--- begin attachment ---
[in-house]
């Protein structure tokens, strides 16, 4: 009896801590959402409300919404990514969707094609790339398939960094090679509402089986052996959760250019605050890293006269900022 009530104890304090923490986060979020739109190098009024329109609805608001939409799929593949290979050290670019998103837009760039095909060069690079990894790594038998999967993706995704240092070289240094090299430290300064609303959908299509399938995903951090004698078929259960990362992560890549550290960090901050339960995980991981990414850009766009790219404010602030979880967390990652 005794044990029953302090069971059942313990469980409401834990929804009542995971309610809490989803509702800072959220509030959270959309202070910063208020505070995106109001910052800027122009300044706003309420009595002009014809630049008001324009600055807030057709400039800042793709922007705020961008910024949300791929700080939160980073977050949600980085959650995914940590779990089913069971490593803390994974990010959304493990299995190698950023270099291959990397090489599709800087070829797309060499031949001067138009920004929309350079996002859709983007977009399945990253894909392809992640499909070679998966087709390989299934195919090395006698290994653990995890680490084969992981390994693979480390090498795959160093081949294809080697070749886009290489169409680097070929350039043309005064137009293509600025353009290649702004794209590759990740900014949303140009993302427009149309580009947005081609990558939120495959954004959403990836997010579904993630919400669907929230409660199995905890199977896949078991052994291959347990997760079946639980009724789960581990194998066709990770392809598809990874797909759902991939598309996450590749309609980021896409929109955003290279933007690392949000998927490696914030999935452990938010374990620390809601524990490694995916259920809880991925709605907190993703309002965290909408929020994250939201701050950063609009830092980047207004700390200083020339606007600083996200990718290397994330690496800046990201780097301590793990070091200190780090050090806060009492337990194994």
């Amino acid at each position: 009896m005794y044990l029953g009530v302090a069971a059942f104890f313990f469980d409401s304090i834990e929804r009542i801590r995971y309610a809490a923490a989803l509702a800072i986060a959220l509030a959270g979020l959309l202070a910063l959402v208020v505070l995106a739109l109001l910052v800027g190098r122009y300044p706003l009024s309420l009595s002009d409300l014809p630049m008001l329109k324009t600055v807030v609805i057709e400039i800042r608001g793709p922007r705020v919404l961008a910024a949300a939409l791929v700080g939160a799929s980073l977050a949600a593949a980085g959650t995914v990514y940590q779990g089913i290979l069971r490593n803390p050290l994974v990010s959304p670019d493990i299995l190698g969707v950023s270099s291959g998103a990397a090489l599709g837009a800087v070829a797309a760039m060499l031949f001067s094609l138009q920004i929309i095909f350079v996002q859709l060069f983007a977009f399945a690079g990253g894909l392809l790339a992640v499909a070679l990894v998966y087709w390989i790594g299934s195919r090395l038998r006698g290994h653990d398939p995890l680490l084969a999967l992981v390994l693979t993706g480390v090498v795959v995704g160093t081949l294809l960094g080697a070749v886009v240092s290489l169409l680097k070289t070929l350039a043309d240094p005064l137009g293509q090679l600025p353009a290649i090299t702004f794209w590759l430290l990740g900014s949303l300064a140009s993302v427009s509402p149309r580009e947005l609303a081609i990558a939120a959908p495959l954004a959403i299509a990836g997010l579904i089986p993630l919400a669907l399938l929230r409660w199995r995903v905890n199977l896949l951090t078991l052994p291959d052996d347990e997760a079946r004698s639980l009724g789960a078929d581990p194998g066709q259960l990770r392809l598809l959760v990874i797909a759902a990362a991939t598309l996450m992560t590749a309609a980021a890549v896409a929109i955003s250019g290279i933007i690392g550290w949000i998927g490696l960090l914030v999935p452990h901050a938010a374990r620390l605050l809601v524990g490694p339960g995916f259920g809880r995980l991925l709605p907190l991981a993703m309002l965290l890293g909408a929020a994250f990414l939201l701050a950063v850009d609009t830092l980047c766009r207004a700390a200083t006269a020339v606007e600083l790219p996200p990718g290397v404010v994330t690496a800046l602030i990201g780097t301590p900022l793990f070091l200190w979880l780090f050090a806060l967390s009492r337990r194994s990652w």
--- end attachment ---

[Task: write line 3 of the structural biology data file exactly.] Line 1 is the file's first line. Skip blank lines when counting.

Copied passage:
């Amino acid at each position: 009896m005794y044990l029953g009530v302090a069971a059942f104890f313990f469980d409401s304090i834990e929804r009542i801590r995971y309610a809490a923490a989803l509702a800072i986060a959220l509030a959270g979020l959309l202070a910063l959402v208020v505070l995106a739109l109001l910052v800027g190098r122009y300044p706003l009024s309420l009595s002009d409300l014809p630049m008001l329109k324009t600055v807030v609805i057709e400039i800042r608001g793709p922007r705020v919404l961008a910024a949300a939409l791929v700080g939160a799929s980073l977050a949600a593949a980085g959650t995914v990514y940590q779990g089913i290979l069971r490593n803390p050290l994974v990010s959304p670019d493990i299995l190698g969707v950023s270099s291959g998103a990397a090489l599709g837009a800087v070829a797309a760039m060499l031949f001067s094609l138009q920004i929309i095909f350079v996002q859709l060069f983007a977009f399945a690079g990253g894909l392809l790339a992640v499909a070679l990894v998966y087709w390989i790594g299934s195919r090395l038998r006698g290994h653990d398939p995890l680490l084969a999967l992981v390994l693979t993706g480390v090498v795959v995704g160093t081949l294809l960094g080697a070749v886009v240092s290489l169409l680097k070289t070929l350039a043309d240094p005064l137009g293509q090679l600025p353009a290649i090299t702004f794209w590759l430290l990740g900014s949303l300064a140009s993302v427009s509402p149309r580009e947005l609303a081609i990558a939120a959908p495959l954004a959403i299509a990836g997010l579904i089986p993630l919400a669907l399938l929230r409660w199995r995903v905890n199977l896949l951090t078991l052994p291959d052996d347990e997760a079946r004698s639980l009724g789960a078929d581990p194998g066709q259960l990770r392809l598809l959760v990874i797909a759902a990362a991939t598309l996450m992560t590749a309609a980021a890549v896409a929109i955003s250019g290279i933007i690392g550290w949000i998927g490696l960090l914030v999935p452990h901050a938010a374990r620390l605050l809601v524990g490694p339960g995916f259920g809880r995980l991925l709605p907190l991981a993703m309002l965290l890293g909408a929020a994250f990414l939201l701050a950063v850009d609009t830092l980047c766009r207004a700390a200083t006269a020339v606007e600083l790219p996200p990718g290397v404010v994330t690496a800046l602030i990201g780097t301590p900022l793990f070091l200190w979880l780090f050090a806060l967390s009492r337990r194994s990652w």